Archive for the ‘cosmology’ category

Oct 20, 2021

Can humans travel through wormholes in space?

Posted by in categories: cosmology, space travel

Two new studies examine ways we could engineer human wormhole travel.

Oct 18, 2021

Look: New NASA image shows a rare stellar death

Posted by in categories: cosmology, materials

The supernova remanent is located about 19,600 light years away from Earth.

A new image by Chandra reveals a rare supernova remanent created by a white dwarf accumulating material from another star until it explodes.

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Oct 16, 2021

William Shatner Says Duke of Cambridge Has ‘Got the Wrong Idea’ About his Space Flight

Posted by in categories: cosmology, space travel

“idea here is not to go, ‘Yeah, look at me. I’m in space.’” Instead, he said that “the prince is missing the point. The point is these are the baby steps to show people [that] it’s very practical. You can send somebody like me up into space.” — William Shatner

William Shatner may be famous for his fictional otherworldly travels thanks to his role in the “Star Trek” universe, however, on October 13 he took a real-life trip that took him to space.

Along with three other passengers, the actor nabbed a spot on Jeff Bezos’ Blue Origin space capsule, which headed out for a flight that lasted for 11 minutes, according to CNN. While it was obviously an incredible experience for the star, not everyone was impressed.

Continue reading “William Shatner Says Duke of Cambridge Has ‘Got the Wrong Idea’ About his Space Flight” »

Oct 15, 2021

Surprise: the Big Bang isn’t the beginning of the universe anymore

Posted by in categories: cosmology, singularity

We used to think the Big Bang meant the universe began from a singularity. Nearly 100 years later, we’re not so sure.

Oct 14, 2021

If a Cosmic Bubble Destroys the Universe, Scientists Now Know When It’ll Happen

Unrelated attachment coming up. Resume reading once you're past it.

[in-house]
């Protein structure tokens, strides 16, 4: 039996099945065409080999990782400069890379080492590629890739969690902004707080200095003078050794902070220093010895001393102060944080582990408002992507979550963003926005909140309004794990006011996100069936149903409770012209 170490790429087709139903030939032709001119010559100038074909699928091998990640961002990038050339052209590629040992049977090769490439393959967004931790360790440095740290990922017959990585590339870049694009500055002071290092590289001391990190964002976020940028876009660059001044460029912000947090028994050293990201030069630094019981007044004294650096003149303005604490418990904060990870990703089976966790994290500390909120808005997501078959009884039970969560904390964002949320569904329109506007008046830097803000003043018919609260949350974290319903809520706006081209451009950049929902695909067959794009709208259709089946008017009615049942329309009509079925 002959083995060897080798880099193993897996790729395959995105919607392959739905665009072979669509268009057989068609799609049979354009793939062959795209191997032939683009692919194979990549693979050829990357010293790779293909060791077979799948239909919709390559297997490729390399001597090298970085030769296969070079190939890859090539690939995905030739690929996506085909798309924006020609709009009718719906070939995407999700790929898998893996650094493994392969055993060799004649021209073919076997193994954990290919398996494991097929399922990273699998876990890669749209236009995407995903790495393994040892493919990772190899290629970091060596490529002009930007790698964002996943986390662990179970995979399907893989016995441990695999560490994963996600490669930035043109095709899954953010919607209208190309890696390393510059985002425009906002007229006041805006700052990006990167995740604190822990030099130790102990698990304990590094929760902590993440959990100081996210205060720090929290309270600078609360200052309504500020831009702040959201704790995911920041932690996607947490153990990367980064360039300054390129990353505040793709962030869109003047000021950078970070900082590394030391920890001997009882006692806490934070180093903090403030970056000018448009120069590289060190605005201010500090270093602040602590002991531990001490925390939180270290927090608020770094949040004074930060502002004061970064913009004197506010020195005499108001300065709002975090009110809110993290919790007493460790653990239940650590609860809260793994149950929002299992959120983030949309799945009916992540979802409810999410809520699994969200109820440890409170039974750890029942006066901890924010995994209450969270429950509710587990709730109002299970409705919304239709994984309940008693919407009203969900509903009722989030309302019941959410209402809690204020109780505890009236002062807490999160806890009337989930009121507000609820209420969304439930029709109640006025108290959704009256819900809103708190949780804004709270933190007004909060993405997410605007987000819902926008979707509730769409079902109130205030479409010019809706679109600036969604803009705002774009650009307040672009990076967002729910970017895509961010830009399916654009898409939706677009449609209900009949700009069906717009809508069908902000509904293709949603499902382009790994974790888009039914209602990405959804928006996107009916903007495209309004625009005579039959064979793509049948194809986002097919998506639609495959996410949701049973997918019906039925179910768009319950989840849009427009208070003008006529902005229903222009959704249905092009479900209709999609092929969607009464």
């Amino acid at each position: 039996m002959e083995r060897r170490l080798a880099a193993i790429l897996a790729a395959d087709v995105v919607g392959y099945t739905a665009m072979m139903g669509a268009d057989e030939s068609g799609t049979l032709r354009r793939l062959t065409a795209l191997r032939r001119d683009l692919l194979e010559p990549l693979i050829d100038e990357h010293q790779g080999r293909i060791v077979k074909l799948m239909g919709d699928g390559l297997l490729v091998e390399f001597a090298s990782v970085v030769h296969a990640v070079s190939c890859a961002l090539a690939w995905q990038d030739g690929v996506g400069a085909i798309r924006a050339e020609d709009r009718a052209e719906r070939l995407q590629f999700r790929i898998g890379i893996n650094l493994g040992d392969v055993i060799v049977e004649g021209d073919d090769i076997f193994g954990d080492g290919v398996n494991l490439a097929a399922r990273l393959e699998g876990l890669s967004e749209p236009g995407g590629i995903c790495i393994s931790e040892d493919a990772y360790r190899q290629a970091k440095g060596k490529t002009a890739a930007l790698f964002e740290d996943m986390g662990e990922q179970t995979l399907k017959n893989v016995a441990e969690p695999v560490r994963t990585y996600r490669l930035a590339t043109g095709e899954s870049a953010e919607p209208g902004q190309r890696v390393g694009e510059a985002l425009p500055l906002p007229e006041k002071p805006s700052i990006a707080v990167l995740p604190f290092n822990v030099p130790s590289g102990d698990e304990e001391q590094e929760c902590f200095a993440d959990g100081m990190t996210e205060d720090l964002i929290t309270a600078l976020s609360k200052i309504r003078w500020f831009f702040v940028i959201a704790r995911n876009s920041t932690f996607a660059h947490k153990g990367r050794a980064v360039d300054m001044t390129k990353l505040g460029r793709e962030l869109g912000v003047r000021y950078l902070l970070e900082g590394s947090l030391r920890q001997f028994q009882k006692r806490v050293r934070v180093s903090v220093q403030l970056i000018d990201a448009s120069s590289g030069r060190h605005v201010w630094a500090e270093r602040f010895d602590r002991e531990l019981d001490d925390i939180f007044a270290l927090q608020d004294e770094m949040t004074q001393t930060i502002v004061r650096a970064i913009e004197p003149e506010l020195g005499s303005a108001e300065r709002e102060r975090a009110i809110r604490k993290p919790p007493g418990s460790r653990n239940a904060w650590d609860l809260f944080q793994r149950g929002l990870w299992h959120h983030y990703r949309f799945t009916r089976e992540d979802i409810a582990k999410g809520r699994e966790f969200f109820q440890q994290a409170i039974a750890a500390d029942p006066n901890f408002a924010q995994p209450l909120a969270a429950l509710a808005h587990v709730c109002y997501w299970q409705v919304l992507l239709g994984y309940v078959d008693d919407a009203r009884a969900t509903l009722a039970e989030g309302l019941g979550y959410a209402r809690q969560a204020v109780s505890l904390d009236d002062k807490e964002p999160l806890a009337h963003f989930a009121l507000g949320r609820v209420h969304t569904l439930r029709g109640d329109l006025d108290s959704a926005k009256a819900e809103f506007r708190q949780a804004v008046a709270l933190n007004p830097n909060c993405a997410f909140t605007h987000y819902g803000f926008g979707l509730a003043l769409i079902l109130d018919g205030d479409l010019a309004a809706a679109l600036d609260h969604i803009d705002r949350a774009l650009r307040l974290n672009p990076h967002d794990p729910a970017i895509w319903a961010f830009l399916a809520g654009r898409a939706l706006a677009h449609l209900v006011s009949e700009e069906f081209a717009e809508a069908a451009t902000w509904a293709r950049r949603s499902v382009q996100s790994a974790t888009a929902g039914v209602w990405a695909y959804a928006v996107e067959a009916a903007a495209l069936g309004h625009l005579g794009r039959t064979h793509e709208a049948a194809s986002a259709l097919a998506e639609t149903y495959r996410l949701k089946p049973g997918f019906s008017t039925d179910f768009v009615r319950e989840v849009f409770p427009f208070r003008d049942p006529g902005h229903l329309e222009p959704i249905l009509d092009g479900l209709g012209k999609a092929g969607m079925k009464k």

Posted by in category: cosmology

For example, the end could come as “heat death” (a reverse of the Big Bang known as the Big Crunch) or The Big Rip (when dark energy becomes so powerful it tears everything we know to pieces). But another possibility that has gained traction is the Cosmic Death Bubble.

The details of this death by bubble are pretty complicated, but it’s based on the idea that the universe is metastable, which means it’s not in its lowest or most stable energy state. While we’re okay for now, there’s the (remote) possibility that the universe could drop into a lower energy state, which would set off a giant light-speed bubble that destroys everything it touches.

Now, as Erik Vance at LiveScience reports, researchers have calculated how long before this Cosmic Death Bubble comes for us, if it happens at all.

Continue reading “If a Cosmic Bubble Destroys the Universe, Scientists Now Know When It’ll Happen” »

Oct 14, 2021

A better black hole laser may prove a circuitous “Theory of Everything”

Posted by in categories: cosmology, quantum physics

Researchers propose quantum circuit black hole lasers to explore Hawking radiation.

Given the tricks GPT-3 had up its sleeve, it’s intriguing to wonder how the Megatron-Turing model may surprise us given that it’s three times larger.

Oct 14, 2021

A ‘Black Hole Laser’ Could Finally Shine a Light on Elusive Hawking Radiation

Posted by in categories: cosmology, quantum physics

Scientists are getting closer to being able to spot Hawking radiation – that elusive thermal radiation thought to be produced by a black hole’s event horizon. Just understanding the concept of this radiation is tricky though, let alone finding it.

A new proposal suggests creating a special kind of quantum circuit to act as a ‘black hole laser’, essentially simulating some of the properties of a black hole. As with previous studies, the idea is that experts can observe and study Hawking radiation without actually having to look at any real black holes.

The basic principle is relatively straightforward. Black holes are objects that warp spacetime so much, not even a wave of light can escape. Swap spacetime for some other material (such as water) and make it flow quickly enough so that waves passing through are too slow to escape, and you’ve got yourself a fairly rudimentary model.